Unlucky for me, so did casting directors.
I made a fat load of cash by the time I started school. Mom spent most of it, claimed it was manager tax or whatever. I'd get a lawyer if I was petty. Maybe I'd call up Dad, see if he could do me a favour for once in his goddamn life. I don't blame him for eventually leaving Mom. I'd have left that early too if I could. But I was 9 years old and a child model on a set for 12 hours a day and I never saw him anyway - just Mom. Always Mom. Spending my money before I'd earned it, nothing else better to do than shop until she drops between castings and photoshoots and carting me around on the train between the residential district and the city centre.
At thirteen I decided to set up my own account and have the cheques deposited there. Mom still took half but at least I had something that was mine, just for me. The girls at school always looked at me with pining, jealous eyes when she pulled me out of class half way through to work. I used to look at them still stuck in their seats with the same expression.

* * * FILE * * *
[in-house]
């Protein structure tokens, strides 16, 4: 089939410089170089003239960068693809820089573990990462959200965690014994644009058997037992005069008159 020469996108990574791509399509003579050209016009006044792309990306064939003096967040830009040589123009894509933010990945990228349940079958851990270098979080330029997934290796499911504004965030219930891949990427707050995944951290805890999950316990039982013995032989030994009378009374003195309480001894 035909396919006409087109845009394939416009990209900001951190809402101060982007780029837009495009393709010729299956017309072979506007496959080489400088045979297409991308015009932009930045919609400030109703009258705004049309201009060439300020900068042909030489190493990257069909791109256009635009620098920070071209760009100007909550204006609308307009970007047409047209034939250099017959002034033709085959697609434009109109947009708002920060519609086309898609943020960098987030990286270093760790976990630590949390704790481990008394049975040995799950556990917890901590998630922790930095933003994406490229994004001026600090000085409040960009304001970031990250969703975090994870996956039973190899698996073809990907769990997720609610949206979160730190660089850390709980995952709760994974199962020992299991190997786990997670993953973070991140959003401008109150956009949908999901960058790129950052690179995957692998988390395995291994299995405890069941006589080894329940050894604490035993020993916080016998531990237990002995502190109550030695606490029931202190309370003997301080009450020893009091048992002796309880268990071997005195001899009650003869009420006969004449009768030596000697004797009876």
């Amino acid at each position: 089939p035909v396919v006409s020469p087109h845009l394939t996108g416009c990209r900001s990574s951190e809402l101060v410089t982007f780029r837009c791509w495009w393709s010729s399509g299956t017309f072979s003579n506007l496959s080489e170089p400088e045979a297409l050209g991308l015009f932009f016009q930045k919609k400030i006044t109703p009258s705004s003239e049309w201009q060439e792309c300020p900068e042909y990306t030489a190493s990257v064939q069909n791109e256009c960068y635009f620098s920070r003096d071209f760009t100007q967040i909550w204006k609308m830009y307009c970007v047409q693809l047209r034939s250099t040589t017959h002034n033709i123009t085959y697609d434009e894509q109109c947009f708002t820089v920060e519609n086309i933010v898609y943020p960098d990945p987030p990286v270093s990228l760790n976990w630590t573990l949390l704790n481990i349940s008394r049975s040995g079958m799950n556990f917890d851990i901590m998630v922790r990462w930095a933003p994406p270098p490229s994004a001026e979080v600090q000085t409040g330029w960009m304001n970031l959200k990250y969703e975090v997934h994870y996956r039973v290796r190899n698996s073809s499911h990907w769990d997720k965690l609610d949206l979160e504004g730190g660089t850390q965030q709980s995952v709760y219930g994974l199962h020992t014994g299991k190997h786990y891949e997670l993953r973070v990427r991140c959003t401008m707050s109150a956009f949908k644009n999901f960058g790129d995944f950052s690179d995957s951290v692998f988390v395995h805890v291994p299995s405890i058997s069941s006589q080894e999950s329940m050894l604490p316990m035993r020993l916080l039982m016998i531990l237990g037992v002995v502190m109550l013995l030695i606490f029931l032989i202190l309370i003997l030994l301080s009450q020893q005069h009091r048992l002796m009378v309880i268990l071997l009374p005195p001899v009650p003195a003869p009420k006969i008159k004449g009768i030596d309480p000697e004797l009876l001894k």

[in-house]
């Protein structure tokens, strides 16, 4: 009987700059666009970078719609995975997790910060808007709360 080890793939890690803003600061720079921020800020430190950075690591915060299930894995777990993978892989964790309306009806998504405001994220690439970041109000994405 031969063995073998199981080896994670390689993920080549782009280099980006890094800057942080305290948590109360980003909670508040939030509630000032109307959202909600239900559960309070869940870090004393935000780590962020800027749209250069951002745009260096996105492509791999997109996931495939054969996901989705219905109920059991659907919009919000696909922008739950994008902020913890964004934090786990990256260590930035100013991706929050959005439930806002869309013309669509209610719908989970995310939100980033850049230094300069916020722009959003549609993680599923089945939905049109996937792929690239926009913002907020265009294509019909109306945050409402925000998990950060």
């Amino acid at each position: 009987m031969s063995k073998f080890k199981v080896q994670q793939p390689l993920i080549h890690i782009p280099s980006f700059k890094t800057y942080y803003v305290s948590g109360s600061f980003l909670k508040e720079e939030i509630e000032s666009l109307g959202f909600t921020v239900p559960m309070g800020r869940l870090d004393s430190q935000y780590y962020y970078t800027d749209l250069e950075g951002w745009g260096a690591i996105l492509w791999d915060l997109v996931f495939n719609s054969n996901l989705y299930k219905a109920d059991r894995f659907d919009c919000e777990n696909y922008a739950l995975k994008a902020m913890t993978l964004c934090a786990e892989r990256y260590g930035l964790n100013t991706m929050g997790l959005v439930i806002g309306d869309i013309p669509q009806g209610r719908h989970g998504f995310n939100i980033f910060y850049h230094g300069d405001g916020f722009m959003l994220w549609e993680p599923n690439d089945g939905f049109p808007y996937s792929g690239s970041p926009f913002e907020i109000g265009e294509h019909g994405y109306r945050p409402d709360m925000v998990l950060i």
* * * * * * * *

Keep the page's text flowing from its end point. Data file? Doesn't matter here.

I could've quit when I turned eighteen. But I had barely half an education, grade school math at best, and to be honest I was good at it by then. Modelling. I had the track record behind me and the familiar name in photographer's ears and all that spinach and meat Mom made me eat managed to pay off. I got disciplined on my own terms. Being fit was part of my routine. I almost enjoyed dancing around set, moving to my own beat, finally free to take matters into my own hands. I had earned the respect from all to shoot my way. And I understood what looked good on me and what didn't - from every angle. People said I had one of those faces that just worked, no matter what angle they shot me from. I get it. I see it. So I kept going - Sailor, model. Sailor, superstar. Sailor, trend-setter.
I mean not really. They asked me to pick my favourite outfits from a rack and I chose what looked good on me, then they slapped my name on the label and called it a day and the money hit my account three months later. They invite me to parties, lenses eat me up. I eat - but just enough. Not too little. Not too much.